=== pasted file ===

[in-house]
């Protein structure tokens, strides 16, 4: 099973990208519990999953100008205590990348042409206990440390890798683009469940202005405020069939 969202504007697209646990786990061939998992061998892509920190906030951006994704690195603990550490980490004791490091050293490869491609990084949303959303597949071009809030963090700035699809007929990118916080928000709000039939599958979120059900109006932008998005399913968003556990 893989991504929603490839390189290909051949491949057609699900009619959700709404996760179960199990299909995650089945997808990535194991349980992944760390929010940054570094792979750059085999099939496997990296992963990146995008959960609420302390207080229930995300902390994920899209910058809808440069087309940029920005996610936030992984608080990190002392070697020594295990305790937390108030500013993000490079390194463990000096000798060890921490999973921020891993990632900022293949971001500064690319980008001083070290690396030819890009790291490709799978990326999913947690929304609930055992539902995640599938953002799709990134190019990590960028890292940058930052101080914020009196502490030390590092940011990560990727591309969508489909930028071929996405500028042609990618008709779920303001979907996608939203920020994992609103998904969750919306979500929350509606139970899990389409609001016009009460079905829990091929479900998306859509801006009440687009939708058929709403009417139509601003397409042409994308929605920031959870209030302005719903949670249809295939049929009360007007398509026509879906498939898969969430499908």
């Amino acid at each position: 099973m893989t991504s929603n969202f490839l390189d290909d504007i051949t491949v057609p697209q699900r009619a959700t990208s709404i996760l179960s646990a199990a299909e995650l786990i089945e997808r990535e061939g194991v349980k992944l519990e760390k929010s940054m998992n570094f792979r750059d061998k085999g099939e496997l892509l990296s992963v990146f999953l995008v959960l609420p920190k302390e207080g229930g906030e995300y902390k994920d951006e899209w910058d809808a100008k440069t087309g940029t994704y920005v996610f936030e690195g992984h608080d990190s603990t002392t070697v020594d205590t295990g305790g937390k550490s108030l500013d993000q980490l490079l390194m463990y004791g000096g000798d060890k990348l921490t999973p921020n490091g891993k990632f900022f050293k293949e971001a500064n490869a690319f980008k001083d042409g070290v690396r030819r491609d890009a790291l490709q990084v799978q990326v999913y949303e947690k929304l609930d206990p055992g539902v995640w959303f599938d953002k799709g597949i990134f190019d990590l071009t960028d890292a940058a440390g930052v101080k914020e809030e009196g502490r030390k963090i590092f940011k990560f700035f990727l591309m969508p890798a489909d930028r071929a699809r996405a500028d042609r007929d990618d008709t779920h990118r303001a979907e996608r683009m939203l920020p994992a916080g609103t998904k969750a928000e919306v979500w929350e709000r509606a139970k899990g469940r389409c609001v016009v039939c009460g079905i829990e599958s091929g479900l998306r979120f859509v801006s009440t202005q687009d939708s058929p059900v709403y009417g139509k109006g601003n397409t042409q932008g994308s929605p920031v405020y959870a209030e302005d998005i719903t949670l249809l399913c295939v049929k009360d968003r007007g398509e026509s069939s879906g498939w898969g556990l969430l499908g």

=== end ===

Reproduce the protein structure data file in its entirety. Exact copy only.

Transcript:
[in-house]
């Protein structure tokens, strides 16, 4: 099973990208519990999953100008205590990348042409206990440390890798683009469940202005405020069939 969202504007697209646990786990061939998992061998892509920190906030951006994704690195603990550490980490004791490091050293490869491609990084949303959303597949071009809030963090700035699809007929990118916080928000709000039939599958979120059900109006932008998005399913968003556990 893989991504929603490839390189290909051949491949057609699900009619959700709404996760179960199990299909995650089945997808990535194991349980992944760390929010940054570094792979750059085999099939496997990296992963990146995008959960609420302390207080229930995300902390994920899209910058809808440069087309940029920005996610936030992984608080990190002392070697020594295990305790937390108030500013993000490079390194463990000096000798060890921490999973921020891993990632900022293949971001500064690319980008001083070290690396030819890009790291490709799978990326999913947690929304609930055992539902995640599938953002799709990134190019990590960028890292940058930052101080914020009196502490030390590092940011990560990727591309969508489909930028071929996405500028042609990618008709779920303001979907996608939203920020994992609103998904969750919306979500929350509606139970899990389409609001016009009460079905829990091929479900998306859509801006009440687009939708058929709403009417139509601003397409042409994308929605920031959870209030302005719903949670249809295939049929009360007007398509026509879906498939898969969430499908």
């Amino acid at each position: 099973m893989t991504s929603n969202f490839l390189d290909d504007i051949t491949v057609p697209q699900r009619a959700t990208s709404i996760l179960s646990a199990a299909e995650l786990i089945e997808r990535e061939g194991v349980k992944l519990e760390k929010s940054m998992n570094f792979r750059d061998k085999g099939e496997l892509l990296s992963v990146f999953l995008v959960l609420p920190k302390e207080g229930g906030e995300y902390k994920d951006e899209w910058d809808a100008k440069t087309g940029t994704y920005v996610f936030e690195g992984h608080d990190s603990t002392t070697v020594d205590t295990g305790g937390k550490s108030l500013d993000q980490l490079l390194m463990y004791g000096g000798d060890k990348l921490t999973p921020n490091g891993k990632f900022f050293k293949e971001a500064n490869a690319f980008k001083d042409g070290v690396r030819r491609d890009a790291l490709q990084v799978q990326v999913y949303e947690k929304l609930d206990p055992g539902v995640w959303f599938d953002k799709g597949i990134f190019d990590l071009t960028d890292a940058a440390g930052v101080k914020e809030e009196g502490r030390k963090i590092f940011k990560f700035f990727l591309m969508p890798a489909d930028r071929a699809r996405a500028d042609r007929d990618d008709t779920h990118r303001a979907e996608r683009m939203l920020p994992a916080g609103t998904k969750a928000e919306v979500w929350e709000r509606a139970k899990g469940r389409c609001v016009v039939c009460g079905i829990e599958s091929g479900l998306r979120f859509v801006s009440t202005q687009d939708s058929p059900v709403y009417g139509k109006g601003n397409t042409q932008g994308s929605p920031v405020y959870a209030e302005d998005i719903t949670l249809l399913c295939v049929k009360d968003r007007g398509e026509s069939s879906g498939w898969g556990l969430l499908g």